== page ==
And I’ve found some creative uses as well. For example, I am in the last stages of a multi-stage procedure with the dentist. The dentist’s office is my least favorite place to go, and I cringe at the sound of the drill. But I finally found a good dentist--so good, in fact, that while he drills away on my tooth, I recite my Bible passages silently. If the drilling gets dicey, I just recite faster and mentally louder. And if I forget the sequence of a long passage, the Lord is there to prompt me with the first word or thought to get me back on track.
It seems improbable that it would take me all these years to understand what learning His word “by heart” means, but now I know, and I'll never forget.
Sunday, February 15, 2009
I have a morning routine that almost never changes. Here is how the routine goes:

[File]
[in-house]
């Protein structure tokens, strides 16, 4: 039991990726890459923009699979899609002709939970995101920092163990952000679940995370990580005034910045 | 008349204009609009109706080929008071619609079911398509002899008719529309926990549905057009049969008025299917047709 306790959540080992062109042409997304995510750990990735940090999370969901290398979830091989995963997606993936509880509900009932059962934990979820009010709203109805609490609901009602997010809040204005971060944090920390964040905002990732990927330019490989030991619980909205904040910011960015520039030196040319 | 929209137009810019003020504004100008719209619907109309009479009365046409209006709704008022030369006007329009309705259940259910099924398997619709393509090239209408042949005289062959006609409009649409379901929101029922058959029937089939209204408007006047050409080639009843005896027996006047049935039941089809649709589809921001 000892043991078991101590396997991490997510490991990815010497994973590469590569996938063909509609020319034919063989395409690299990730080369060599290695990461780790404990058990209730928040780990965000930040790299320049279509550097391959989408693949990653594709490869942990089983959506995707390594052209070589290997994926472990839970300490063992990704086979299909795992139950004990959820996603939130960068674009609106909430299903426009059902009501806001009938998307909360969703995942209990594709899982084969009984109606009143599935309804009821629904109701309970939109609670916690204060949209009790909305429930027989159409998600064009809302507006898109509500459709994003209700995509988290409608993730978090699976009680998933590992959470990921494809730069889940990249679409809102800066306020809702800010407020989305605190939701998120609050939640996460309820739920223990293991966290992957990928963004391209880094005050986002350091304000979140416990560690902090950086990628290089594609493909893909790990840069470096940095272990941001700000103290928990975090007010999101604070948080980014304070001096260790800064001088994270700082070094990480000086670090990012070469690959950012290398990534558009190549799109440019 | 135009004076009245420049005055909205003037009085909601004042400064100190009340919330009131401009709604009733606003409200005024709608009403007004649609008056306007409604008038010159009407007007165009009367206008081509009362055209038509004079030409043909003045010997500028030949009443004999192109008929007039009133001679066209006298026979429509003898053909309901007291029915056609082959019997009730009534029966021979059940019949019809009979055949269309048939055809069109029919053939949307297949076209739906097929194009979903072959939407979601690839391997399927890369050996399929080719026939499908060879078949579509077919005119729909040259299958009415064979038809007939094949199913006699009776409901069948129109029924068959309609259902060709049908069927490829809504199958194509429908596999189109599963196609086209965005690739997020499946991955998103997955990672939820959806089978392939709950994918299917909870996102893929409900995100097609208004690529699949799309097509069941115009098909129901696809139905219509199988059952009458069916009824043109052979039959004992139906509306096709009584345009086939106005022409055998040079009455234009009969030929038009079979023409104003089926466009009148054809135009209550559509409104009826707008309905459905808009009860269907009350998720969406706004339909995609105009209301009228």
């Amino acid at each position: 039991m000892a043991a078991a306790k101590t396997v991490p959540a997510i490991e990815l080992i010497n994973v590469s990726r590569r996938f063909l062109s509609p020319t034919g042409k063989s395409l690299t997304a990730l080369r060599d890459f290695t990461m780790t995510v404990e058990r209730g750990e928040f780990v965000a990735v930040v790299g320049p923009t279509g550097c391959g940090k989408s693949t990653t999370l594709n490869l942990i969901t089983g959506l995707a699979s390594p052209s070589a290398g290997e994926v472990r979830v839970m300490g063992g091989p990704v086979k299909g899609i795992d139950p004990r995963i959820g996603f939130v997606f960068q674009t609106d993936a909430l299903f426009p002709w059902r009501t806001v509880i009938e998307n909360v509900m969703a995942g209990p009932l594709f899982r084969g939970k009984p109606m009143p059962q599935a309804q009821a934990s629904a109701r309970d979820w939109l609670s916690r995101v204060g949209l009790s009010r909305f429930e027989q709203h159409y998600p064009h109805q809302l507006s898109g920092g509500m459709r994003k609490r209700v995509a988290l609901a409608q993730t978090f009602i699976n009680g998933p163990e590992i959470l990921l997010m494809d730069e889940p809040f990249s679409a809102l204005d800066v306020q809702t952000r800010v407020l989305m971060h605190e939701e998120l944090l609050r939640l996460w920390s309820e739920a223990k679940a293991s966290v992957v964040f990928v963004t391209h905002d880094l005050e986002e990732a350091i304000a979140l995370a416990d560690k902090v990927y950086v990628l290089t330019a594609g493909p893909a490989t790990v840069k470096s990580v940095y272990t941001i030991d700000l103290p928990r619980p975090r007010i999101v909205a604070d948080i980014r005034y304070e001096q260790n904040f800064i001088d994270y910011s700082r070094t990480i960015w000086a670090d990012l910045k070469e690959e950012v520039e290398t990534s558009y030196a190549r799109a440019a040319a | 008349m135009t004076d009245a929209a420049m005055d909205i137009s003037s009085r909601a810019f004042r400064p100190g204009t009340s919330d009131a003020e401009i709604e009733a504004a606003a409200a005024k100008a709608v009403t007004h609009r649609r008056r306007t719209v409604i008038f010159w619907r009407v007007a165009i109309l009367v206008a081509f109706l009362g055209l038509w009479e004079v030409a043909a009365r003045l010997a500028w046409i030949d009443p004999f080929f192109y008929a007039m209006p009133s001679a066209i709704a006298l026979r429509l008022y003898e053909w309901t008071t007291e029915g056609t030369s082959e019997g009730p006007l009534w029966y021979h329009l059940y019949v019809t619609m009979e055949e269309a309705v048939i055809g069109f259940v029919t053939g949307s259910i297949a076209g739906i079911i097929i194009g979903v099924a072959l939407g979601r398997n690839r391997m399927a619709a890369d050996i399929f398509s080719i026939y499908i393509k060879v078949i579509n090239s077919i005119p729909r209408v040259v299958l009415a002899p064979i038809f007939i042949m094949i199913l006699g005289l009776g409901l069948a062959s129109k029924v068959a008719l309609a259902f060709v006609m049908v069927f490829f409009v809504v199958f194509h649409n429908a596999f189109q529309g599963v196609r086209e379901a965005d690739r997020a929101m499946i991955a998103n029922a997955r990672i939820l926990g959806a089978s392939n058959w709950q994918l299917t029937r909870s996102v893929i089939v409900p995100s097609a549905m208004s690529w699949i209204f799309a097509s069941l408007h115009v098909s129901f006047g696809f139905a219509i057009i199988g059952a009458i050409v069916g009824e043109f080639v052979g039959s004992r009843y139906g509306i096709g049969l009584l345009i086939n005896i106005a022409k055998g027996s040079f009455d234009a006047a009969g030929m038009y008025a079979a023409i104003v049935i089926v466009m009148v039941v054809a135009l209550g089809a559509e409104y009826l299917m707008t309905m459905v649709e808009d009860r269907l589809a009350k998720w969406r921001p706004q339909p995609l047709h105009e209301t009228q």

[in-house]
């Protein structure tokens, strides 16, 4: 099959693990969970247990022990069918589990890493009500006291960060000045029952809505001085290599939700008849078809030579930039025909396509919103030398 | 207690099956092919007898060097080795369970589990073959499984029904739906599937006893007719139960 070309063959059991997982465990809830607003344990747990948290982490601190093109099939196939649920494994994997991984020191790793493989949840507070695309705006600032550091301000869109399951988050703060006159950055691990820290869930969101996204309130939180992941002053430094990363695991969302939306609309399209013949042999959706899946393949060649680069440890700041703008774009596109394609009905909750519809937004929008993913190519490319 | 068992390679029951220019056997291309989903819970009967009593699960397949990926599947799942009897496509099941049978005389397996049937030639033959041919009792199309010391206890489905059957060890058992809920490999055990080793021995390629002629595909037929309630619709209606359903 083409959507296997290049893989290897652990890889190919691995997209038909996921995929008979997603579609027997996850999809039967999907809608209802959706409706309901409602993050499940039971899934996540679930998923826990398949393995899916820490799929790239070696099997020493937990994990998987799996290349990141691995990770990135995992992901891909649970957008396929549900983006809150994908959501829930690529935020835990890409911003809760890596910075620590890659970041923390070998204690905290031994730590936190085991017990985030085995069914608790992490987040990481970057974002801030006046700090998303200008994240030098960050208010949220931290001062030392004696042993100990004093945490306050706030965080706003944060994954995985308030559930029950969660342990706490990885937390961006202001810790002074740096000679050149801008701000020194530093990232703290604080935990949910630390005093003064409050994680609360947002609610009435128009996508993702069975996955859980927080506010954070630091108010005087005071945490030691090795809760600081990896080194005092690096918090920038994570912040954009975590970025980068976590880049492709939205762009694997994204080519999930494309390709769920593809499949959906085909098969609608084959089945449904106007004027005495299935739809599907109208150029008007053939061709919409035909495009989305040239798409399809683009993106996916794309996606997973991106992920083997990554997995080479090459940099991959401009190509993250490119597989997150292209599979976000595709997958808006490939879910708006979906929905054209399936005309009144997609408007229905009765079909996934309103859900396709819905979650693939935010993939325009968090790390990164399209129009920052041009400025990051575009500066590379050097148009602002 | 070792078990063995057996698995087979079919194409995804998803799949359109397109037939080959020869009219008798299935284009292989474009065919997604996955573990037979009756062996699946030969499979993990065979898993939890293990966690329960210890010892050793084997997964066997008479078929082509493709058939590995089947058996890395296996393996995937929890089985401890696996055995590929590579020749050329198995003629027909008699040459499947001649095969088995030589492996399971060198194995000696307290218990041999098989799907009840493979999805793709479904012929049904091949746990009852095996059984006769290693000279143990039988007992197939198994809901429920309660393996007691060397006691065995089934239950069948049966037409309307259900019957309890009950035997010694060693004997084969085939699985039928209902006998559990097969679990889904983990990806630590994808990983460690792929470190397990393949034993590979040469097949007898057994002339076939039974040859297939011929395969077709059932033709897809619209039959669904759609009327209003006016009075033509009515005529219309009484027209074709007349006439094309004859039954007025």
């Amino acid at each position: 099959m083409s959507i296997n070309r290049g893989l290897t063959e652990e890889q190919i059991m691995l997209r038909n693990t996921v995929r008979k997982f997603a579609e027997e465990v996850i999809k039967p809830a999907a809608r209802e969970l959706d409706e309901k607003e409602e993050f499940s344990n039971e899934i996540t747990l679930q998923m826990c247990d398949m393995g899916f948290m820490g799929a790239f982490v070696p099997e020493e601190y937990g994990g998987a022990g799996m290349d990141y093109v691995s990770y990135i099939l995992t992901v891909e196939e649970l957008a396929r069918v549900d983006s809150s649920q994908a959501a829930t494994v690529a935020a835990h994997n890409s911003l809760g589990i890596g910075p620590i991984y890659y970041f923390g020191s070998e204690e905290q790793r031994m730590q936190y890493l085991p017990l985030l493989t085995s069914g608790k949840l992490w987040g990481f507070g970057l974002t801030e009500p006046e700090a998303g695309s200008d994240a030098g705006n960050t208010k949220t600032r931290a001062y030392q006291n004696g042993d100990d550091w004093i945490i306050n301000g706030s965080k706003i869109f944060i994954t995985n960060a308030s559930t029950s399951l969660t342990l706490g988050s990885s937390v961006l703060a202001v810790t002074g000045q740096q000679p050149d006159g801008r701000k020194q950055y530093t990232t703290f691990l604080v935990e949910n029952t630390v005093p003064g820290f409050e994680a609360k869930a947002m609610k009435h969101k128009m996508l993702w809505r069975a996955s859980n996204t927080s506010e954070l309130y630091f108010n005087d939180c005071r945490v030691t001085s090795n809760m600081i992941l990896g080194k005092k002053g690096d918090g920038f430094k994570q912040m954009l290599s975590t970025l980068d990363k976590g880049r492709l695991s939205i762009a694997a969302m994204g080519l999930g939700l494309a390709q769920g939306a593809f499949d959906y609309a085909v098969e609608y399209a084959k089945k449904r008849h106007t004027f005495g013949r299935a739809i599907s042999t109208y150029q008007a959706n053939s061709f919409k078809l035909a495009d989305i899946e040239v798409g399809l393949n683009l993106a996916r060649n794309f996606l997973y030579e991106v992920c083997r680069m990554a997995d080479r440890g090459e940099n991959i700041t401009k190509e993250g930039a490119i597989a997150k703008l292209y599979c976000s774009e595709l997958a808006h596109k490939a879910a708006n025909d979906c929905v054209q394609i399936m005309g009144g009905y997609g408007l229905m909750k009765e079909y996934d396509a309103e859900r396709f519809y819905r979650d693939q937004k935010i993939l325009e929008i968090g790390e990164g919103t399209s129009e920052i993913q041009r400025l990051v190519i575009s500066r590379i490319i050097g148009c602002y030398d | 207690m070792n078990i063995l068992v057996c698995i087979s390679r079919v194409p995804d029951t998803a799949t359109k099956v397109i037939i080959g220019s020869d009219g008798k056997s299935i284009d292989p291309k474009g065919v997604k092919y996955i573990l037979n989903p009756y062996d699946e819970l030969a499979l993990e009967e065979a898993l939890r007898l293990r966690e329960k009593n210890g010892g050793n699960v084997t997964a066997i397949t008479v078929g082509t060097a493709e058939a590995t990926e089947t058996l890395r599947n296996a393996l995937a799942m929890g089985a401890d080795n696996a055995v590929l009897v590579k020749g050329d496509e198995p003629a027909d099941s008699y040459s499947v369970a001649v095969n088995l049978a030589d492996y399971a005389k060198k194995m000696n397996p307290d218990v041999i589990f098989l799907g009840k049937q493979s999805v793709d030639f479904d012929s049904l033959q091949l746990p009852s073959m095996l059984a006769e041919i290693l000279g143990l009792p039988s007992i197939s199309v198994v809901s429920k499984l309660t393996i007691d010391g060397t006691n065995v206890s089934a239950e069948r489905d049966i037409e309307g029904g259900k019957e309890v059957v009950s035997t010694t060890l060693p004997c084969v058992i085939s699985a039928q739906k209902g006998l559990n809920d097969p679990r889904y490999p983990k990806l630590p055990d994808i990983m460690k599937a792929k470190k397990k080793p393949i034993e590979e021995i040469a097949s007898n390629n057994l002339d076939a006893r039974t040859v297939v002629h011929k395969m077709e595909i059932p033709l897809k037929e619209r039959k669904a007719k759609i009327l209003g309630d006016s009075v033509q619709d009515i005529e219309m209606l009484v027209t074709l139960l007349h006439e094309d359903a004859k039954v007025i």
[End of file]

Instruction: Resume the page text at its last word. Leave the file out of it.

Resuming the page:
- First, I read the Bible while I eat breakfast.
- I make coffee, and then go upstairs to shower.
- Then I come downstairs and sit at the breakfast table talking aloud to the Lord (conversational prayer).
- I then kneel to pray to the Father (usually the Lord’s prayer with some daily conversation thrown in).
- I sit down again and ask the Lord what He would have me do today. (Note: About a year ago, I gave the Lord the responsibility for scheduling my days. So He tells me what to do and in what order. When I do what He says, there is always time to get everything done. It never fails.)
Recently, during our morning conversation (and before praying to the Father), I told the Lord that I was gaining too much weight, and asked if He could schedule in time to start working out again on a consistent basis. He said He could. We continued talking about going somewhere to do some photography that day.
Then He asked, “Why don’t you go clear the snow off the deck?”
“Now?” I asked thinking that we were going out to do some photography.
“Yes,” He replied.
I thought that the timing was odd because it was before the prayer, and we had just talked about going out shooting. I was puzzled, but I got busy and started clearing snow off the deck.